It’s easy to look at the past with rose-colored glasses, but were we really all once much happier? A team of psychologists has constructed a novel method to measure historic happiness, and their results combine both expected and surprising results for four nations.
The idea that governments' role is to promote “Gross National Happiness” rather than Gross Domestic Product has gathered steam in recent years, becoming the official policy of Bhutan. However, success requires methods to measure how happy people are. Population happiness surveys have only been done systematically in the last decade, and scrappily in places since the 1970s.
Professor Thomas Hills proposed historic publications might give us a longer perspective. He compared the frequency with which positive and negative words are used in the 8 million books available online through Google Books, theorizing readers seek writing that reflects their mood, and editors give them what they want.
To test the validity of his method, Hills compared the recent years' publications with existing happiness measurements over that time. The correlation is far from perfect, he reports in Nature Human Development, but is good enough to use.
Hills then analyzed items published between 1820 and 2009 in the US, UK, Italy, and Germany and charted the approximate happiness of each over that time, providing an indication of the forces that affect national happiness.
The researchers found spikes in national happiness were sometimes generated by increases in national income but generally, it took a very large rise to have any noticeable effect in the US and UK.
Unsurprisingly, all four nations experienced sharp dips in positivity during the First World War. For the English-speaking countries, the sequel was even worse, but its effects are less clear on the Axis side, perhaps because Hills' measure does not allow for totalitarian censorship. The Civil War was also quite a downer for America.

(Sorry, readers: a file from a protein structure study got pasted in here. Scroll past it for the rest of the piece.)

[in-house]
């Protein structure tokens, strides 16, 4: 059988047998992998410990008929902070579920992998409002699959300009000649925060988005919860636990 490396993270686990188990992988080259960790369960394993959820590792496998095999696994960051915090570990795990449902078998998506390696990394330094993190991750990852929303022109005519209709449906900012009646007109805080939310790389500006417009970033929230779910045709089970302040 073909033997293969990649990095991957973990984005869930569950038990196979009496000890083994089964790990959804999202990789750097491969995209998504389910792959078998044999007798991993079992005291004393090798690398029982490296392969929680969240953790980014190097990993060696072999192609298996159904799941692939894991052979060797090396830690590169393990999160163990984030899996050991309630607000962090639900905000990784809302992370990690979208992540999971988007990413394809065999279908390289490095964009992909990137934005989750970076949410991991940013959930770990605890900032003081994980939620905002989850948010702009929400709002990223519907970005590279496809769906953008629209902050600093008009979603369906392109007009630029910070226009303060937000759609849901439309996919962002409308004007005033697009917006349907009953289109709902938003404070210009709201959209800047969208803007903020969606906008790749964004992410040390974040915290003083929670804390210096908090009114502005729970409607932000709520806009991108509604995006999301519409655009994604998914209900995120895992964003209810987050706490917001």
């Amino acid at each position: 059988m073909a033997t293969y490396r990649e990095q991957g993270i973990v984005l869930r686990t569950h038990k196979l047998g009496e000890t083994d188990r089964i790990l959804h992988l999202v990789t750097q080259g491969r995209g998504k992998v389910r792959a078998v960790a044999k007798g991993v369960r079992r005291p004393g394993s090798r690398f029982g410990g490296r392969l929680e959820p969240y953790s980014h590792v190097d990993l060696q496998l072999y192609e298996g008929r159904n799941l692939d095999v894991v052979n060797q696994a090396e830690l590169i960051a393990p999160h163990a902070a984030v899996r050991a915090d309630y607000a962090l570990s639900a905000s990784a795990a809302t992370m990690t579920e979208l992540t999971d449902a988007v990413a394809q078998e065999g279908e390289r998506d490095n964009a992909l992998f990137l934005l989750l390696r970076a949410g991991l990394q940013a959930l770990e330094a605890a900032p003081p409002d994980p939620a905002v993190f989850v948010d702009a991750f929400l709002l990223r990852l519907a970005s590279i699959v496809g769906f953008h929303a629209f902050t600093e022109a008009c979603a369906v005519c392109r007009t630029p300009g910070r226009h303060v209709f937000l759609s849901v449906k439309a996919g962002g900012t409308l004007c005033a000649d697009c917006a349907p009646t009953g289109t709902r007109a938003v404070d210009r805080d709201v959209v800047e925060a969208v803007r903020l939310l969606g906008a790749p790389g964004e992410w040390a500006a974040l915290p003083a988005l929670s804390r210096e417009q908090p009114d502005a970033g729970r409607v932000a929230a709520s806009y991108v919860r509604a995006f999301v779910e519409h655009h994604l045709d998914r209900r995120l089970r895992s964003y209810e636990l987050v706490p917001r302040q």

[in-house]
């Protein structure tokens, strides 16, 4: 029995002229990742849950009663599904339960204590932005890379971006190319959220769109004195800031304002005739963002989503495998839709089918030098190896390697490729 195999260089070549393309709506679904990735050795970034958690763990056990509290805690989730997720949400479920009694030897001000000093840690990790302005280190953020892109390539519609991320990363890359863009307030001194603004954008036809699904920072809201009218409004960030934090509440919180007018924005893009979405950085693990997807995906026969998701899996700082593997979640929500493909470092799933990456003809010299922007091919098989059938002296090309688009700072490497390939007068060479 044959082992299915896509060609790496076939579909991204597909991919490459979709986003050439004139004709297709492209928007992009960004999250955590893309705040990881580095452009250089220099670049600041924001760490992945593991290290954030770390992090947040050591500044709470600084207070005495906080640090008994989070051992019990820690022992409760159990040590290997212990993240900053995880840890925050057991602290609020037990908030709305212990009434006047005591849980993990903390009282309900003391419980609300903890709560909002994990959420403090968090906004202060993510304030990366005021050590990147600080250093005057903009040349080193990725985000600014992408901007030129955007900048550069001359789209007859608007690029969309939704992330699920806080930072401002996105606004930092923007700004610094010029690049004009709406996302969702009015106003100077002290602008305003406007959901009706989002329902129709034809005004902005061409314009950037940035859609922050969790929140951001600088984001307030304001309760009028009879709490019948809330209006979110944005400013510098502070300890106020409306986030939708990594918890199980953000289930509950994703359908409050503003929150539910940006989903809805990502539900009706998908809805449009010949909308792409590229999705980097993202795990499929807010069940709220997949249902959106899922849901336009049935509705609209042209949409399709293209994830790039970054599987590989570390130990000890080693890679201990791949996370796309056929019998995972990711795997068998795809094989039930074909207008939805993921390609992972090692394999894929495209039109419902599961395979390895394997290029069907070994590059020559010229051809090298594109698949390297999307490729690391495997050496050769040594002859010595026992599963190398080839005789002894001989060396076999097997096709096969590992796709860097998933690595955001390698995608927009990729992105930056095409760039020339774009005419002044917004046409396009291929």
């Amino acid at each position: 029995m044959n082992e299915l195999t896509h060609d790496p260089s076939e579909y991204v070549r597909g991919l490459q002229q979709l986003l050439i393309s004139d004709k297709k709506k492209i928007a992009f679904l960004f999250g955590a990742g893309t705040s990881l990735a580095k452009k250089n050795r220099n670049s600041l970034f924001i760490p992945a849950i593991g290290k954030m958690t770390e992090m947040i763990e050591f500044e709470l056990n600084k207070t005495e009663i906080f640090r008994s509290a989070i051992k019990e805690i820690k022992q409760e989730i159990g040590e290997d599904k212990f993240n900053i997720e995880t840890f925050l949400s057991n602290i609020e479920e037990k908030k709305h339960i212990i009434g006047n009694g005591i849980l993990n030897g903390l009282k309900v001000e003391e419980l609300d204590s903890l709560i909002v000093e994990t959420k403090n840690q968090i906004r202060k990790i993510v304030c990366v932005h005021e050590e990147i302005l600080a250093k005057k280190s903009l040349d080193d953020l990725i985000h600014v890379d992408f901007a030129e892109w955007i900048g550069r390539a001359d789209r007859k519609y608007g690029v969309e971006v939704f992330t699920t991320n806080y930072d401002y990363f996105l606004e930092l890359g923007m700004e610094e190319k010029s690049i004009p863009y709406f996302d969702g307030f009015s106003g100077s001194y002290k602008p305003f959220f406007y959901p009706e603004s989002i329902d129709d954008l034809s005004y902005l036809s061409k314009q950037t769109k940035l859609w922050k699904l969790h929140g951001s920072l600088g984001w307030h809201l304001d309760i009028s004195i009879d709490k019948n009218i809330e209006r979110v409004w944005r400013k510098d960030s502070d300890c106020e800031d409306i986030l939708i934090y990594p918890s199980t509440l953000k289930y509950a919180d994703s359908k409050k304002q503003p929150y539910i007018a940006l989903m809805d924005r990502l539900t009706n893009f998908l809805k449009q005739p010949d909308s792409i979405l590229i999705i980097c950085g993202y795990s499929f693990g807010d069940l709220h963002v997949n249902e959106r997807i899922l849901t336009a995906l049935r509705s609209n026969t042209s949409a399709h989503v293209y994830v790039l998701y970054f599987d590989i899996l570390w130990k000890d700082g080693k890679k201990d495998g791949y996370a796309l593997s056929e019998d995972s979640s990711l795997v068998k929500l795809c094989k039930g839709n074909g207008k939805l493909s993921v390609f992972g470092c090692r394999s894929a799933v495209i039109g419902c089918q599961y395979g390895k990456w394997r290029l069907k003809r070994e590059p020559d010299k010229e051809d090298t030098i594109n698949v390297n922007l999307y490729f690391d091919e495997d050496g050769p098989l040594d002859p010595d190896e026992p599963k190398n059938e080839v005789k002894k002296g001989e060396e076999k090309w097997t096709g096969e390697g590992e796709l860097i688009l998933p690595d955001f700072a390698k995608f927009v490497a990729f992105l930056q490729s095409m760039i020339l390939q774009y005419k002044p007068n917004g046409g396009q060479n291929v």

Yet by Hills’ measure, Britain was even less happy in the late 1970s – particularly during the aptly-named "Winter of Discontent" and early Thatcher years – than during the Blitz. Hills notes America's lowest moment coincided with the fall of Saigon in 1975, as the Vietnam War came to a close, but the after-effects of Watergate (1972) could also take the blame.
If Hills’ work is to be believed, Italy was happier around 1830 and 2000 than any time in between, although it has averaged well been above the other three nations.
We may not know when America was at its greatest, and thus shall return to form, but its happiest 20th-century moment was just before the Wall Street Crash (1929).
Although increasing wealth does correlate with greater national happiness, the effect is small, suggesting governments might do better to make other things their priority. Longer life expectancy is another happiness booster.
"What's remarkable is that national subjective well-being is incredibly resilient to wars,” Hills said in a statement. "Even temporary economic booms and busts have little long-term effect. We can see the American Civil War in our data, the revolutions of 1848 across Europe, the roaring '20s and the Great Depression. But people quickly returned to their previous levels of subjective well-being after these events were over.
"Our national happiness is like an adjustable spanner that we open and close to calibrate our experiences against our recent past, with little lasting memory for the triumphs and tragedies of our age."